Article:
processes improve in the following areas: Sales, Supply
Chain, Planning and Product Design and Development.
Cincom’s benchmarking process measures the enabling
technologies and services that are currently deployed
within respondent companies.
In the February results, “Planning” clearly topped the list
of strategic priorities of businesses in the sample with
Sales and Product Design and Development well behind
in focus. The latest survey, however, indicates that
businesses have become broader in their strategic focus
areas. “Sales” processes topped the list for
improvement with 26 per cent followed by
“Warehousing and Supply Chain” at 20 per cent. This
complements the results above that saw Supply Chain
Efficiency increasingly becoming a key pressure.
Next to your responses, the following table shows the
percentage of composite industry benchmark that
currently has selected the technology in place.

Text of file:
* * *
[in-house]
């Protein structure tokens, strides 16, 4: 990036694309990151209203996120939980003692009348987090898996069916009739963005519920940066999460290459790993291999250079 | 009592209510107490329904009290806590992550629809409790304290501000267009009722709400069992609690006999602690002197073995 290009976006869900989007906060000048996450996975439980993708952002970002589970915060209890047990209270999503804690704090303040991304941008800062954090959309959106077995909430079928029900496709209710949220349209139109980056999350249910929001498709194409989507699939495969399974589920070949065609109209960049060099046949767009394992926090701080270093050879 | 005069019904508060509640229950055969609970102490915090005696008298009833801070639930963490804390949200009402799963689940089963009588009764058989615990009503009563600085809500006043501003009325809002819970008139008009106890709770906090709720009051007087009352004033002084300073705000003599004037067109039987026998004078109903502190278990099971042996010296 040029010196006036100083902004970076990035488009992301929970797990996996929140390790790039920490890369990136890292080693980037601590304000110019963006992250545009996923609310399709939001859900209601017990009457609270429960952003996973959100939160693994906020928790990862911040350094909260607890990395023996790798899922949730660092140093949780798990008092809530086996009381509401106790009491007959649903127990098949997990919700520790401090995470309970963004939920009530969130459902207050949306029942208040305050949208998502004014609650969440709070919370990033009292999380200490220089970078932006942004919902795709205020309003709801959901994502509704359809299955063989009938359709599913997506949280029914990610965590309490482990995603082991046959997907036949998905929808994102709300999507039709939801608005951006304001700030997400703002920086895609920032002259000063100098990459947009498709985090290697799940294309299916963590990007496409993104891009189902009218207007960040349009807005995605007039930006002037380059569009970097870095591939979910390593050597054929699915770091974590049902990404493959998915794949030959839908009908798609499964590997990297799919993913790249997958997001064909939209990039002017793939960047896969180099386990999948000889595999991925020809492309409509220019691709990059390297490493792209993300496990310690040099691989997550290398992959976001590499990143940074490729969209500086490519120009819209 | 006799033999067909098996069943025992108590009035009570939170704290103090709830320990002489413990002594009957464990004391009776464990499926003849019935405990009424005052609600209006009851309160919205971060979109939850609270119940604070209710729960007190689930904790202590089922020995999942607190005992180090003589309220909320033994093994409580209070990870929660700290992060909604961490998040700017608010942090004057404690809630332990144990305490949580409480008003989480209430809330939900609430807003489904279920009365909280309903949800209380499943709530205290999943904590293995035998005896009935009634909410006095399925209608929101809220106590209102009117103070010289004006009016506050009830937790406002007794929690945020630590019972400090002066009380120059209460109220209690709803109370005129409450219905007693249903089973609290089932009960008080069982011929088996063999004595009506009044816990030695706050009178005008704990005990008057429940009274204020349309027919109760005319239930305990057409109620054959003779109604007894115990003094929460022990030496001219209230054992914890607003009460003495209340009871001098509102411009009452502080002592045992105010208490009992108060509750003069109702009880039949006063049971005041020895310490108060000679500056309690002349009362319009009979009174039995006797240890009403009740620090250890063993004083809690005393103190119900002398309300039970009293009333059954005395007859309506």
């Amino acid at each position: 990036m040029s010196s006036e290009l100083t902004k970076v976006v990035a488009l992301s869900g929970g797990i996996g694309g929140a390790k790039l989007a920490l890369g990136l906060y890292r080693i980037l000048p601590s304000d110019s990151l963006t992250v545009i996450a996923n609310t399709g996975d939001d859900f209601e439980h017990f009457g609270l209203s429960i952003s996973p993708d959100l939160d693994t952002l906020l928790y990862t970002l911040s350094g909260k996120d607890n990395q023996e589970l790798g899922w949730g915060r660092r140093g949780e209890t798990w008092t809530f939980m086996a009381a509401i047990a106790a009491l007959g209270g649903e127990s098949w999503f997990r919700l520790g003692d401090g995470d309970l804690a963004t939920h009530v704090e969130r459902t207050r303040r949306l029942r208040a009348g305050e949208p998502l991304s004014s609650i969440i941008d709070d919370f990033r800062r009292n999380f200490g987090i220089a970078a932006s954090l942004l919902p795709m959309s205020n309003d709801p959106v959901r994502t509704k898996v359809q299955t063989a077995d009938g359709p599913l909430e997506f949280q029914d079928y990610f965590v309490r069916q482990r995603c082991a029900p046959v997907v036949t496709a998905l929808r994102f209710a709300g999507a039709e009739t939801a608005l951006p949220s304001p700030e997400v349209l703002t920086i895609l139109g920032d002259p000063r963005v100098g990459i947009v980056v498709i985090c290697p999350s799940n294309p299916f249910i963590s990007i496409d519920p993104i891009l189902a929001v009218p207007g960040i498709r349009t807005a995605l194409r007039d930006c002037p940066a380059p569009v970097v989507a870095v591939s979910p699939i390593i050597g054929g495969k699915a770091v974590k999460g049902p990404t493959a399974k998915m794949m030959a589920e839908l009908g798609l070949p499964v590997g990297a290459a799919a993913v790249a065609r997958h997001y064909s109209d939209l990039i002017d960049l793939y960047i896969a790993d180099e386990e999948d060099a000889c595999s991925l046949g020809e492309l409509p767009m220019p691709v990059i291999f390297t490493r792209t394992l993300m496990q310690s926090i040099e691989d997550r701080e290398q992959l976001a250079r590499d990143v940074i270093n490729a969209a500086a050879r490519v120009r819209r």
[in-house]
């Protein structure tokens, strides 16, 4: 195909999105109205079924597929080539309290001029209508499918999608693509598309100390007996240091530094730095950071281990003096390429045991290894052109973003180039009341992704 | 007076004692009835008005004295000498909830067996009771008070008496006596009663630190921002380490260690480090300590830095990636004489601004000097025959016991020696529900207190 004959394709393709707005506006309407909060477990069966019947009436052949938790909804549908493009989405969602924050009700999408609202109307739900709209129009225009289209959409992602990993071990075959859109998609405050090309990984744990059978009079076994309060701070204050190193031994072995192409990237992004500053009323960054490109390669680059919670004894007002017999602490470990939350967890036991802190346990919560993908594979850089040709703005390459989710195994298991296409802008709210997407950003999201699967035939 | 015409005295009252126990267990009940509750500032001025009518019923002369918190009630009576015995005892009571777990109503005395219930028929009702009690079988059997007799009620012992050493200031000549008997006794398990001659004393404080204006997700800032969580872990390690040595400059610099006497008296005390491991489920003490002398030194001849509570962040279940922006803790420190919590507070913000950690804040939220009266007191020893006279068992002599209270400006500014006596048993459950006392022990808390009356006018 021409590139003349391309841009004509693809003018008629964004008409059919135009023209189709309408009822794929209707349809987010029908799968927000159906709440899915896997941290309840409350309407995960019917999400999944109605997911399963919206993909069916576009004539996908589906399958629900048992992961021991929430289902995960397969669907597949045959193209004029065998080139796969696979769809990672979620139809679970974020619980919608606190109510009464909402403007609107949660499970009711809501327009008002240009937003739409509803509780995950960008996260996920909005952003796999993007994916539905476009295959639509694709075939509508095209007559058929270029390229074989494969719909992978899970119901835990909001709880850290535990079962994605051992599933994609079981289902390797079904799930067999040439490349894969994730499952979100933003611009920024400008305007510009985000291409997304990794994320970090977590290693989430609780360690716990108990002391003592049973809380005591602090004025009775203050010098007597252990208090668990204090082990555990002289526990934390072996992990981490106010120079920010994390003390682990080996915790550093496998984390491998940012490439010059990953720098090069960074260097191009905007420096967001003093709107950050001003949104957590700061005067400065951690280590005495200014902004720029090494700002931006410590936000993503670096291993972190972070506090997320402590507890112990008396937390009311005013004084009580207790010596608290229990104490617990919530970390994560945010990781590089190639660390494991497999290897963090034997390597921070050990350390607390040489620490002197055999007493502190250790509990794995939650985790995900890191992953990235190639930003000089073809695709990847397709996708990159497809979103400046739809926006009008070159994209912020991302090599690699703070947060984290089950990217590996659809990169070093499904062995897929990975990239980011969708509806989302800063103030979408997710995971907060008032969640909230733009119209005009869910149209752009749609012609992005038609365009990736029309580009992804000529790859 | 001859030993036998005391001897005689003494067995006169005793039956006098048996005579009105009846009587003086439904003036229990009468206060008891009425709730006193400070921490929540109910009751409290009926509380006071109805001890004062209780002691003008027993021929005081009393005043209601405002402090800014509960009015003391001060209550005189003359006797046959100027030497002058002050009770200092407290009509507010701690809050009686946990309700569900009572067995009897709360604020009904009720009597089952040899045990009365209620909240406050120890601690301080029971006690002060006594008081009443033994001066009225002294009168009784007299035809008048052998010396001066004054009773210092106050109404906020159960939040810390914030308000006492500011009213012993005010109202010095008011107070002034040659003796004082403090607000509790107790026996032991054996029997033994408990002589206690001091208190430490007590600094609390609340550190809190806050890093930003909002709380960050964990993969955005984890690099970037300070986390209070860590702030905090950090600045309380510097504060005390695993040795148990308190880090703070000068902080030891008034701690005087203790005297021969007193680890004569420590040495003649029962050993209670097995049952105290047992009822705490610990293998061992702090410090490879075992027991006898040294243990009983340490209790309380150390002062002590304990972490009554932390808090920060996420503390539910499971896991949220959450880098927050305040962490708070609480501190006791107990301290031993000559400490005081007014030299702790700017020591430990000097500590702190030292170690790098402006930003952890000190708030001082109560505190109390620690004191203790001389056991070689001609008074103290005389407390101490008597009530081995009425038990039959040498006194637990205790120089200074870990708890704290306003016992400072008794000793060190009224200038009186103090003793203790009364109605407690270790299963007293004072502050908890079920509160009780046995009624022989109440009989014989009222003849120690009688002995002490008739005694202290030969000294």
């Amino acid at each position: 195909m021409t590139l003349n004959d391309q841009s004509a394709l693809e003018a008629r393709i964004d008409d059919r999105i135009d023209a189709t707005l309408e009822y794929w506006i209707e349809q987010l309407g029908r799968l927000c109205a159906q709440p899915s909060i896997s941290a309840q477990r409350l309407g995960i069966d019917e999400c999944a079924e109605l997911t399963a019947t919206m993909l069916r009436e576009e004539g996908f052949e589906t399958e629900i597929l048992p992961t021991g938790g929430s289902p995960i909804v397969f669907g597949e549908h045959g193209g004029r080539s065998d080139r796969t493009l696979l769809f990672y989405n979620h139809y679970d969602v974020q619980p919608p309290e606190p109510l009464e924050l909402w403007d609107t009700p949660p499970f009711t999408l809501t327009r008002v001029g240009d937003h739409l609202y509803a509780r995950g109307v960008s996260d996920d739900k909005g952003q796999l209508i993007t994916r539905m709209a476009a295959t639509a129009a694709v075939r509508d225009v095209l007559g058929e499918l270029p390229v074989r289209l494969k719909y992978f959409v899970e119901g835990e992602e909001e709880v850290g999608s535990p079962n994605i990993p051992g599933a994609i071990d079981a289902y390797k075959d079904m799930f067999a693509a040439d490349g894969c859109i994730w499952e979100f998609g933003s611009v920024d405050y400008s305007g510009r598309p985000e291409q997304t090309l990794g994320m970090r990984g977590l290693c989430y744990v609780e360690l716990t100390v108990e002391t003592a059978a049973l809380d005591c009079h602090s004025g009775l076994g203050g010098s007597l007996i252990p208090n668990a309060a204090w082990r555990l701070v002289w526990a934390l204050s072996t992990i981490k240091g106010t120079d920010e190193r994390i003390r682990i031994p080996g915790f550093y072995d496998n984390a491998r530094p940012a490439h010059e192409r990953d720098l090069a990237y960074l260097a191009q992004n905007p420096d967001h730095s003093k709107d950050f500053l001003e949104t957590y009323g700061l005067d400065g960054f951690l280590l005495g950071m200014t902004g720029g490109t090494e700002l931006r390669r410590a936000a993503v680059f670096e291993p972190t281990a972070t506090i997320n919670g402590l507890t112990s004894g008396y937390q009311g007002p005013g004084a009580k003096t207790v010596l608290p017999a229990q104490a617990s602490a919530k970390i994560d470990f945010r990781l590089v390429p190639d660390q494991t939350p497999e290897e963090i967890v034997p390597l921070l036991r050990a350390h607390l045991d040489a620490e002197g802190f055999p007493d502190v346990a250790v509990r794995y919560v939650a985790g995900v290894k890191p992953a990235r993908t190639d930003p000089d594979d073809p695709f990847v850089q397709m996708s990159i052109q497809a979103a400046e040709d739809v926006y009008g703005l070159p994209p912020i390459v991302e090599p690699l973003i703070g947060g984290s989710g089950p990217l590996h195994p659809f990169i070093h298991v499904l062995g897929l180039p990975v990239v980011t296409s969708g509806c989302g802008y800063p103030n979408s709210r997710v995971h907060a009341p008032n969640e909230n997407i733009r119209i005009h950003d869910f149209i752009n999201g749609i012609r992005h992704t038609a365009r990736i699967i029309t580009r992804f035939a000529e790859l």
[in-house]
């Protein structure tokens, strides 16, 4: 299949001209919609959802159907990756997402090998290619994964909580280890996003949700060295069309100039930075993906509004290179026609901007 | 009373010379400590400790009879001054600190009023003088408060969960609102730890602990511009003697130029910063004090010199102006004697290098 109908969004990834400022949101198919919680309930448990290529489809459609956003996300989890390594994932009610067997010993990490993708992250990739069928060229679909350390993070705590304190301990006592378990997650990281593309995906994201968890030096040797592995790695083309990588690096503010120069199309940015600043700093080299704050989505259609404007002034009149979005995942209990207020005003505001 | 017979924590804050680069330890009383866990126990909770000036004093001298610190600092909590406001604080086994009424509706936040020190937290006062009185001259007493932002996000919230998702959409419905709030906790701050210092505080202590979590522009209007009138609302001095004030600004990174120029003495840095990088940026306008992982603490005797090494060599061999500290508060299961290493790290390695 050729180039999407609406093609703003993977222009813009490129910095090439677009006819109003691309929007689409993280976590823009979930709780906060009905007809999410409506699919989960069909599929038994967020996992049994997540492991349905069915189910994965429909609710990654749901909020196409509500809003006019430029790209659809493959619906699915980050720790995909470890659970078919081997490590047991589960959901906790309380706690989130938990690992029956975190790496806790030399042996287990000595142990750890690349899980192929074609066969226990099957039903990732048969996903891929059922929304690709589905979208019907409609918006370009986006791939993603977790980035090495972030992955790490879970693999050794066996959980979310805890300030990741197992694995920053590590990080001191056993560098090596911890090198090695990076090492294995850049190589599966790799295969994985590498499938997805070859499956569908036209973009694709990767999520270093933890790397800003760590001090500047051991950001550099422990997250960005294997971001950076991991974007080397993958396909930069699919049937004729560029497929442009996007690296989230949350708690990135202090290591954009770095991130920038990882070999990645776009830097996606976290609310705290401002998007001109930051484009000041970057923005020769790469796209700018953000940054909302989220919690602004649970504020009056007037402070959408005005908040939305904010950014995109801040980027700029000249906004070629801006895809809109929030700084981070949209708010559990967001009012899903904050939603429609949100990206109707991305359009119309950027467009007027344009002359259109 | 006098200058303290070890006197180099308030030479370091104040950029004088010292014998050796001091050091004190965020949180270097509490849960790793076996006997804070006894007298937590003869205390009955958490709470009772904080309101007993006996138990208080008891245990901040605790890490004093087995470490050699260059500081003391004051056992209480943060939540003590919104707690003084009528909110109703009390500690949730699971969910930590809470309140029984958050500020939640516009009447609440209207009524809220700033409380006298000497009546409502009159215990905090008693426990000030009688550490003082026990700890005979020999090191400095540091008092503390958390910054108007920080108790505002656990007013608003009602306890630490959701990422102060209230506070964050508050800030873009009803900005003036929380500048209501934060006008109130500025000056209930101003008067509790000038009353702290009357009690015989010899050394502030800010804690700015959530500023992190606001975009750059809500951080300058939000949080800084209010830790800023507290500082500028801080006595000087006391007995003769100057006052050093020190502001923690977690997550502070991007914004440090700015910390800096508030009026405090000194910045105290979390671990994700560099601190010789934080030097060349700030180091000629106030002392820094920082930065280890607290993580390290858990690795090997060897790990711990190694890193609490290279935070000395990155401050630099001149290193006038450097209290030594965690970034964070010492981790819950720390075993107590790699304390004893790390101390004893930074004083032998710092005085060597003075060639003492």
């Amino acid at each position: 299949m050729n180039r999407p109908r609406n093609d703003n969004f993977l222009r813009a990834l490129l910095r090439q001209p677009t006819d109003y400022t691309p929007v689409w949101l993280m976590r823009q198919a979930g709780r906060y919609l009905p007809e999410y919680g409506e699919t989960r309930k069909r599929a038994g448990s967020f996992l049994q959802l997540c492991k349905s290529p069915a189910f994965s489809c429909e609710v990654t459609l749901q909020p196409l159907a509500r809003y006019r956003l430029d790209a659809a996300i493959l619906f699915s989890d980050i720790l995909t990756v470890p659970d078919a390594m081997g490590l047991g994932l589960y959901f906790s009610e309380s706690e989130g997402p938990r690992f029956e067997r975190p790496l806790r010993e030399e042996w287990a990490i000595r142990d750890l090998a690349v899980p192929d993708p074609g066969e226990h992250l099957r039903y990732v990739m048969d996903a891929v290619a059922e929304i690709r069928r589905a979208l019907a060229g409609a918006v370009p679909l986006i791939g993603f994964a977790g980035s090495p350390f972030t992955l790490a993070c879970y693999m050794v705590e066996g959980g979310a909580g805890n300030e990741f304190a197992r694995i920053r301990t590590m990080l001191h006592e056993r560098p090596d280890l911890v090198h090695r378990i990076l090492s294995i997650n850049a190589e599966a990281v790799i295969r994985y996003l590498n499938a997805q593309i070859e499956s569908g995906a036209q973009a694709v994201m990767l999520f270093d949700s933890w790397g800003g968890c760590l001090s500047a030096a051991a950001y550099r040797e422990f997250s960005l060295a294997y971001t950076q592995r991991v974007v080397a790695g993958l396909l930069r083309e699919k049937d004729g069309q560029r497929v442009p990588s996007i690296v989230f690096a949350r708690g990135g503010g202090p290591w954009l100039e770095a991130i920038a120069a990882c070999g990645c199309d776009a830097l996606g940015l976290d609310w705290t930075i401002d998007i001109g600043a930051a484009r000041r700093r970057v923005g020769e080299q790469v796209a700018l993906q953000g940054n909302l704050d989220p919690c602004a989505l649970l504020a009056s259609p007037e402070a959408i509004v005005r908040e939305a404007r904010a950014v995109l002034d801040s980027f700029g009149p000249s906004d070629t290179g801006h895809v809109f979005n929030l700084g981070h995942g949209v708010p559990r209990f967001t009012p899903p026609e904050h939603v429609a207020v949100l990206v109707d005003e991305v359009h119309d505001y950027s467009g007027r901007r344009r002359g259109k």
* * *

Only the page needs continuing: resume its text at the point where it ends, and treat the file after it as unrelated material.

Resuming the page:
The shift in focus to improved sales and warehousing and
supply chain is likely attributable to dealing with the
increasing competitive pressures that manufacturers are
facing. These pressures are coming from business
consumers demanding that businesses be easier to deal
with, the ability to source materials easily over the internet
and the ongoing competitiveness of overseas suppliers.
The majority of respondents have put in place the
standard “back office” and “front office” systems for
managing their organisations. Conversely it is still of
concern that over a third of companies surveyed have
not deployed these systems. In a follow-up question,
nearly 60 per cent of participants said that they have no
plans to deploy new IT technologies. This may be
attributable to a number of reasons including a lack of
knowledge of how business processes can be improved
by the deployment of new IT technologies or a cost
focus driving a lack of innovation in this area. As a call to
action in reviewing business processes, organisations
should consider how IT solutions can support businessprocess innovation and the demand of external
customers and employees to support the major trends
of BYOD (Bring your Own Device), customer portals and